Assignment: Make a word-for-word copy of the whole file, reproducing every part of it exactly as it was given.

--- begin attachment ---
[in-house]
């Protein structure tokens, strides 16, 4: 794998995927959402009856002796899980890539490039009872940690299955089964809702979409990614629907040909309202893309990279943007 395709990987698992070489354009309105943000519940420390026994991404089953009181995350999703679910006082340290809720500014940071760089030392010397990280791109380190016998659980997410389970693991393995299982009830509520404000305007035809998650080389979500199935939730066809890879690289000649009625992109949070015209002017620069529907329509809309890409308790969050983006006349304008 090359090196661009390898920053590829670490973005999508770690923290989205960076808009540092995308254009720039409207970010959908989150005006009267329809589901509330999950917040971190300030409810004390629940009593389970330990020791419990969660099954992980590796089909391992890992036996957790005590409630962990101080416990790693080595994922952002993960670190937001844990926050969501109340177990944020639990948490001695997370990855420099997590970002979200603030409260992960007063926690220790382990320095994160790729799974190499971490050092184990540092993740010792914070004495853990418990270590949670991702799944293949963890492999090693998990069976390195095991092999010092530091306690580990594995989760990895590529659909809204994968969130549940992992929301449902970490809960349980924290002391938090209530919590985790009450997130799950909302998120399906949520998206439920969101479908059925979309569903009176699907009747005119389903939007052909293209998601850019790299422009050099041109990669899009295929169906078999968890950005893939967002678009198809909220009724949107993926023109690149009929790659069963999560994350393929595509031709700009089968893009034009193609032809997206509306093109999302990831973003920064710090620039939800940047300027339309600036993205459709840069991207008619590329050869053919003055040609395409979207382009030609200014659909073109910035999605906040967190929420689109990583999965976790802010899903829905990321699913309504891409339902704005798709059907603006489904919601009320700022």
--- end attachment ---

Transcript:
[in-house]
């Protein structure tokens, strides 16, 4: 794998995927959402009856002796899980890539490039009872940690299955089964809702979409990614629907040909309202893309990279943007 395709990987698992070489354009309105943000519940420390026994991404089953009181995350999703679910006082340290809720500014940071760089030392010397990280791109380190016998659980997410389970693991393995299982009830509520404000305007035809998650080389979500199935939730066809890879690289000649009625992109949070015209002017620069529907329509809309890409308790969050983006006349304008 090359090196661009390898920053590829670490973005999508770690923290989205960076808009540092995308254009720039409207970010959908989150005006009267329809589901509330999950917040971190300030409810004390629940009593389970330990020791419990969660099954992980590796089909391992890992036996957790005590409630962990101080416990790693080595994922952002993960670190937001844990926050969501109340177990944020639990948490001695997370990855420099997590970002979200603030409260992960007063926690220790382990320095994160790729799974190499971490050092184990540092993740010792914070004495853990418990270590949670991702799944293949963890492999090693998990069976390195095991092999010092530091306690580990594995989760990895590529659909809204994968969130549940992992929301449902970490809960349980924290002391938090209530919590985790009450997130799950909302998120399906949520998206439920969101479908059925979309569903009176699907009747005119389903939007052909293209998601850019790299422009050099041109990669899009295929169906078999968890950005893939967002678009198809909220009724949107993926023109690149009929790659069963999560994350393929595509031709700009089968893009034009193609032809997206509306093109999302990831973003920064710090620039939800940047300027339309600036993205459709840069991207008619590329050869053919003055040609395409979207382009030609200014659909073109910035999605906040967190929420689109990583999965976790802010899903829905990321699913309504891409339902704005798709059907603006489904919601009320700022």